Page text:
The current crisis at Eskom has a number of governance lessons for South Africa, one of which is the vital importance of proper succession planning for key senior positions, says Parmi Natesan, CEO of the Institute of Directors in South Africa (IoDSA).
“The imminent departure of both the CEO and COO of Eskom in the next few months, with no obvious successors being communicated, raises concerns,” she says. “Now is really not the time for the two top positions—and many other senior management ones—to be vacant.
In fact, Ms Natesan continues, the Eskom Statement on 14 December 2022 makes it clear that Mr De Ruyter’s agreement to stay on beyond the required 30-day notice period is welcome because there seems to be no planned successor for his position. The statement quotes the board chair as follows: “Mr De Ruyter has agreed to stay for an additional period beyond the stipulated 30-days’ notice to ensure continuity while we urgently embark on a search for his successor”.
It remains to be seen whether there are plans in place for a succession to the COO, Jan Oberholzer, who is due to retire in April—a month after Mr De Ruyter leaves—and it is also unclear as to whether he will remain available to hand-over to a successor when one is appointed.
King IV specifically states that the board should satisfy itself that there is succession planning for the CEO and other executive positions in place to provide continuity of executive leadership. Succession planning should be reviewed periodically and should provide for both succession in emergency situations and succession over the longer term. This should include the identification, mentorship and development of future candidates.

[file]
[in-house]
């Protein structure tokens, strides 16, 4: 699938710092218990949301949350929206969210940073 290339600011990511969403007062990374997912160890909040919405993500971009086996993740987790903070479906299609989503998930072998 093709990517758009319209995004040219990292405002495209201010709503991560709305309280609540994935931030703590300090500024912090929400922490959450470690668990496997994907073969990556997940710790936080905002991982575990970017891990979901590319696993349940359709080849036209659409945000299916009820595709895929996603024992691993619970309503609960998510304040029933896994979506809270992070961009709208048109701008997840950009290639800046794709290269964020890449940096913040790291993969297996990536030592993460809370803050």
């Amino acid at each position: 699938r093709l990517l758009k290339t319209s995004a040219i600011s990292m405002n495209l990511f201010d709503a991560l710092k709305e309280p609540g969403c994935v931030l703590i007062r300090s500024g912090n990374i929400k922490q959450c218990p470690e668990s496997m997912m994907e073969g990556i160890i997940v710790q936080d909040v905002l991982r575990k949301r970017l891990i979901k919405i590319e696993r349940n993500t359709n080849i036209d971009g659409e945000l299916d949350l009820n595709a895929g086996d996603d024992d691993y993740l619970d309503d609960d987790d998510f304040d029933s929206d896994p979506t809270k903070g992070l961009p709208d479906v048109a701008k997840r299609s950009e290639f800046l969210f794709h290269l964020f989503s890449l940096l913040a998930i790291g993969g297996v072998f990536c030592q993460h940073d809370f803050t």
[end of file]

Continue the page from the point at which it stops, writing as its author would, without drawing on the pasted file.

The IoDSA has repeatedly said that the way the CEOs of key state-owned enterprises have been appointed were not in line with good governance as outlined in King IV. Too often, the powerful single shareholder bypasses the board in making the appointment. This leads to problems because the CEO is seen as a representative of the shareholder, and thus sometimes does not feel accountable to the board. Skewed reporting lines set the board and executive management up for conflict, with bad results for the organisation.
“Finding someone capable to fill the CEO position at Eskom is going to be a big task. The responsible minister and the board must do their best by following the guidelines in King IV when making the appointment to ensure good governance,” she concludes. “Good governance is the foundation of good organisational performance—and the converse is also true.”
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